With Pepi it wasn't all about business, it was also about relating to you as human being.  With some of the emphasis that we put on tools and technologies for our online courses we sometimes get infatuated with the sound of our own voice that we don't often enough think about relating to our learners (it should be noted that this can happen even without technology mediation in campus courses ;-) ). We might not be able to relate to every aspect of our learner's backgrounds - for instance I have a hard time relating with those who are (or want to be) corporate instructional designers. I have never been a corporate instructional designer, and don't want to be one.  However I know enough about the corporate world from my other education that I can start to relate with my learners at some level.

Being able to relate, I think, is something that cannot be taught. You can certainly learn to fake it until you make it, but it is a skill that you, as an educator, need to practice and improve. I don't know if Pepi learned it, or he was naturally a guy who could relate to others, but he certainly had mastered this skill.

I'll close two things. First, with my favorite Pepi quote: "If you are not angry, you're not paying attention".  It's not that Pepi was an angry man - for from it - he was one of the most relaxed people I've ever met. The point was that there is a lot of injustice in the world and if you are not moved by it to even acknowledge it, then you've taken the red pill.

And, finally, one of the few video lectures of him on YouTube (this is from around the time I was about to graduate from the applied linguistics program).

Pepi, you will be missed...

Monday, March 23, 2015

Institutional Affiliation or Itinerant Scholar?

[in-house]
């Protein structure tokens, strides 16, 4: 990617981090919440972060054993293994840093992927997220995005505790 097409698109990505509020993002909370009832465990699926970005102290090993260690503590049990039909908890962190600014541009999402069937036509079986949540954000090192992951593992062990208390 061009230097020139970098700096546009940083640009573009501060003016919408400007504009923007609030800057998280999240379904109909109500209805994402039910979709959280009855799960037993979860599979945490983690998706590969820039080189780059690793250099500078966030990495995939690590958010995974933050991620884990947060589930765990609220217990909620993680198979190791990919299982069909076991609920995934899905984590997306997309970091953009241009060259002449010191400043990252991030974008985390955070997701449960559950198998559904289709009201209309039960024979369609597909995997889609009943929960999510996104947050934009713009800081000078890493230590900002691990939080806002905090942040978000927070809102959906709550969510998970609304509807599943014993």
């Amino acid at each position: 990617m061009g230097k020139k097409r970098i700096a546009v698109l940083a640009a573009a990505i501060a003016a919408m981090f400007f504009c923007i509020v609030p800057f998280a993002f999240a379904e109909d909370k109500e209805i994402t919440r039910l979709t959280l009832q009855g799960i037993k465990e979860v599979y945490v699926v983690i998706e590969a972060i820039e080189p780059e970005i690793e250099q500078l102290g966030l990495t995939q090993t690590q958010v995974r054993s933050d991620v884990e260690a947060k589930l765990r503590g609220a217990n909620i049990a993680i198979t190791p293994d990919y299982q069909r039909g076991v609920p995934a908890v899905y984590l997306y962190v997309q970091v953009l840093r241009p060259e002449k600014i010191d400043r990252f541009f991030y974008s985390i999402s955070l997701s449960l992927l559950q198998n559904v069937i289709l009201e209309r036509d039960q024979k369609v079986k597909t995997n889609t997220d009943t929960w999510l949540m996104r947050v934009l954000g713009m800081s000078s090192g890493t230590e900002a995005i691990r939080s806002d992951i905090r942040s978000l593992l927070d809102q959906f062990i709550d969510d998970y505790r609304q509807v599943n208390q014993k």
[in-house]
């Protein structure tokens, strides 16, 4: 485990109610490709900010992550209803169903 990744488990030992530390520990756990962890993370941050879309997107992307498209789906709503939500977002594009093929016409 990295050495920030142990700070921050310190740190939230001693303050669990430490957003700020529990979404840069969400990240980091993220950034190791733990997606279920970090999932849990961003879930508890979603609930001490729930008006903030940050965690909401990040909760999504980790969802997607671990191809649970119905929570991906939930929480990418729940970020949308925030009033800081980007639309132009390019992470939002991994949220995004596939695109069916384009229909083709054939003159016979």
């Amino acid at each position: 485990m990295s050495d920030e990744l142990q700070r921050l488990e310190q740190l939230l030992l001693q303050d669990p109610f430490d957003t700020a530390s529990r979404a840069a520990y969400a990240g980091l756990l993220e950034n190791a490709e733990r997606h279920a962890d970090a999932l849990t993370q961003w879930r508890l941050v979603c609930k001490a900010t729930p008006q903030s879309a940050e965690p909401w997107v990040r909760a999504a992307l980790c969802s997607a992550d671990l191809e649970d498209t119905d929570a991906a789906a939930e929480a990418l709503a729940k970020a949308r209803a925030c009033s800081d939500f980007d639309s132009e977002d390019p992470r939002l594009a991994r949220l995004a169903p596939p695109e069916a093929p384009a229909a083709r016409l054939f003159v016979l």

Rebecca, the other, posted a question on Twitter on #adjunctchat, and later on wrote a little more in length on her blog about this question: What is the value in affiliation? More specifically:
In our new world of adjunctification and alt-metrics, does an affiliation matter? Am I better to declare myself as an itinerant scholar than a scholar associated with a particular university? What is the value of the affiliation, especially when the institution isn’t providing any resources to support the project?
Just to start off, I like the idea of the Itinerant or Nomadic Scholar. I suppose that this notion of nomadism has sort of stuck with me from my work with cMOOCs, and I see nomadic scholars as an extension of this idea. So, the question is what is the value of affiliation?  I think it depends. If you are doing certain types of research, even if the University doesn't support you as a researcher-scholar due to the nature of your adjunct employment, there may be doors that you can open simply by dropping a name. Now, that name doesn't have to go in your final scholarship, but claiming some affiliation at the onset of a research project can help in getting things started.

I would argue that when a scholar reports their institutional affiliation in published research, in those instances, it is the University that benefits from this reporting. The university can count on the name brand recognition it receives when scholarship is penned under the auspices of that university.  When tenured faculty publish (or even if your institution doesn't have tenure, but has some other method of permanence), then it makes sense to publish under the name of that university. The university has hired you to teach, research and publish, and to provide service.  This, I would say, is expected from the terms of your employment.  For adjuncts however, who are only hired to teach specific courses, they aren't hired with research or service in mind.  In cases like these I think that it's not fair for a university to claim some glory from the work of nomadic researchers that they didn't support.  One may argue that they are "supporting" research by hiring that scholar to teach, however I don't see it this way.  I think that if universities want a shot at the limelight they need to support research of adjuncts.